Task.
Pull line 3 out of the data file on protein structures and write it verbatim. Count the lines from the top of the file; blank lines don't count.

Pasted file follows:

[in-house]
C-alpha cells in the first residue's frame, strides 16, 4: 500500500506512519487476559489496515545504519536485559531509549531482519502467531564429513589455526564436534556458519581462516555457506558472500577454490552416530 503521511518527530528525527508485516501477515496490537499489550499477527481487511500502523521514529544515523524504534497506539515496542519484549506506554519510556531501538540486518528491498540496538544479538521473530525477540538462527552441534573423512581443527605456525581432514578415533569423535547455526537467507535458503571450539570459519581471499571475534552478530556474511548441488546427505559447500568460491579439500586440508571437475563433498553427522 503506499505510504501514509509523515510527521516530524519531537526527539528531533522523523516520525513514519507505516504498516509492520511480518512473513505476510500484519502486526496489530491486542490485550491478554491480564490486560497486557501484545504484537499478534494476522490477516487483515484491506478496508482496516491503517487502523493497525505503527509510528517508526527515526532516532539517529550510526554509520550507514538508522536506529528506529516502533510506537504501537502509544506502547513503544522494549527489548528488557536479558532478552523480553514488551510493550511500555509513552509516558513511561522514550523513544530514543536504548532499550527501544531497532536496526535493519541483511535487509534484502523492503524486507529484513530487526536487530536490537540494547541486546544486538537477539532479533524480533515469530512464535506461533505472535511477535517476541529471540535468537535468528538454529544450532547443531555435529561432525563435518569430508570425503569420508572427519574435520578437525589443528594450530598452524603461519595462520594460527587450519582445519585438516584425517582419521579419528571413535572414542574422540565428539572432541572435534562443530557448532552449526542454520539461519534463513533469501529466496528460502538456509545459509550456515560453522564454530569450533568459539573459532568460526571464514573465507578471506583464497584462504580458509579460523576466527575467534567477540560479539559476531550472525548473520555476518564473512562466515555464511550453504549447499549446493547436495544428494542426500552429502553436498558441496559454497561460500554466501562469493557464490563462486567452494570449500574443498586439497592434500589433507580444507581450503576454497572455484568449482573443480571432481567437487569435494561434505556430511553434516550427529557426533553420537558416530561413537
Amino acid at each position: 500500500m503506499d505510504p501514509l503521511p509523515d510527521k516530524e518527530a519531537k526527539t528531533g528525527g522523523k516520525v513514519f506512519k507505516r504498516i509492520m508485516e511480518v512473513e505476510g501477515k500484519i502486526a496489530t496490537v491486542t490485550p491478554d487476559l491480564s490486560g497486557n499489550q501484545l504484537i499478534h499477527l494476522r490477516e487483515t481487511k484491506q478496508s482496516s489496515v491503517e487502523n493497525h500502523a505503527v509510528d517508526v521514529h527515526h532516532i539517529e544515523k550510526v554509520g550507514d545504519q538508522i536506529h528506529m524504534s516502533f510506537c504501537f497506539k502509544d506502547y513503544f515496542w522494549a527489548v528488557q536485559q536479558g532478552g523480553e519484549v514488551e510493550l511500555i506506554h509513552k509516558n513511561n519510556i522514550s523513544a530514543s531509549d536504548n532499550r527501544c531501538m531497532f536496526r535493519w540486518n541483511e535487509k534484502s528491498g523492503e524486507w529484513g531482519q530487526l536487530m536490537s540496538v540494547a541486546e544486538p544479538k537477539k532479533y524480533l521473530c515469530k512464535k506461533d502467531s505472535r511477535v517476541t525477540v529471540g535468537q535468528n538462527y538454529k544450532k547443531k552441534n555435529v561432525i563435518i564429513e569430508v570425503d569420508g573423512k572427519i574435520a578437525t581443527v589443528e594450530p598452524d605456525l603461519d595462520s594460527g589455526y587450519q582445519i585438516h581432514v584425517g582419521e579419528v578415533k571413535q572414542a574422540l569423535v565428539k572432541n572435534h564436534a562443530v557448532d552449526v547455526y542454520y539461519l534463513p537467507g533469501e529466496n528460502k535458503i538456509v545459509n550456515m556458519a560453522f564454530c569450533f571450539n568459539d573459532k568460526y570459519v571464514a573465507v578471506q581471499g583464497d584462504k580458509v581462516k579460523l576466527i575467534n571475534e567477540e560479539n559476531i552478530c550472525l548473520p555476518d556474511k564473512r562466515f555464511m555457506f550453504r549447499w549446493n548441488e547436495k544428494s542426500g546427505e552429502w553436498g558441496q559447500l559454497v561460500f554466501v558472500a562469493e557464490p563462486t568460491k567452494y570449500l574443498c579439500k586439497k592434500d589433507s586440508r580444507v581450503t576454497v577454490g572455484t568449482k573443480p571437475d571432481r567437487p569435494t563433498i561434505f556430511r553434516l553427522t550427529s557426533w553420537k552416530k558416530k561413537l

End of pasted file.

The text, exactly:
Amino acid at each position: 500500500m503506499d505510504p501514509l503521511p509523515d510527521k516530524e518527530a519531537k526527539t528531533g528525527g522523523k516520525v513514519f506512519k507505516r504498516i509492520m508485516e511480518v512473513e505476510g501477515k500484519i502486526a496489530t496490537v491486542t490485550p491478554d487476559l491480564s490486560g497486557n499489550q501484545l504484537i499478534h499477527l494476522r490477516e487483515t481487511k484491506q478496508s482496516s489496515v491503517e487502523n493497525h500502523a505503527v509510528d517508526v521514529h527515526h532516532i539517529e544515523k550510526v554509520g550507514d545504519q538508522i536506529h528506529m524504534s516502533f510506537c504501537f497506539k502509544d506502547y513503544f515496542w522494549a527489548v528488557q536485559q536479558g532478552g523480553e519484549v514488551e510493550l511500555i506506554h509513552k509516558n513511561n519510556i522514550s523513544a530514543s531509549d536504548n532499550r527501544c531501538m531497532f536496526r535493519w540486518n541483511e535487509k534484502s528491498g523492503e524486507w529484513g531482519q530487526l536487530m536490537s540496538v540494547a541486546e544486538p544479538k537477539k532479533y524480533l521473530c515469530k512464535k506461533d502467531s505472535r511477535v517476541t525477540v529471540g535468537q535468528n538462527y538454529k544450532k547443531k552441534n555435529v561432525i563435518i564429513e569430508v570425503d569420508g573423512k572427519i574435520a578437525t581443527v589443528e594450530p598452524d605456525l603461519d595462520s594460527g589455526y587450519q582445519i585438516h581432514v584425517g582419521e579419528v578415533k571413535q572414542a574422540l569423535v565428539k572432541n572435534h564436534a562443530v557448532d552449526v547455526y542454520y539461519l534463513p537467507g533469501e529466496n528460502k535458503i538456509v545459509n550456515m556458519a560453522f564454530c569450533f571450539n568459539d573459532k568460526y570459519v571464514a573465507v578471506q581471499g583464497d584462504k580458509v581462516k579460523l576466527i575467534n571475534e567477540e560479539n559476531i552478530c550472525l548473520p555476518d556474511k564473512r562466515f555464511m555457506f550453504r549447499w549446493n548441488e547436495k544428494s542426500g546427505e552429502w553436498g558441496q559447500l559454497v561460500f554466501v558472500a562469493e557464490p563462486t568460491k567452494y570449500l574443498c579439500k586439497k592434500d589433507s586440508r580444507v581450503t576454497v577454490g572455484t568449482k573443480p571437475d571432481r567437487p569435494t563433498i561434505f556430511r553434516l553427522t550427529s557426533w553420537k552416530k558416530k561413537l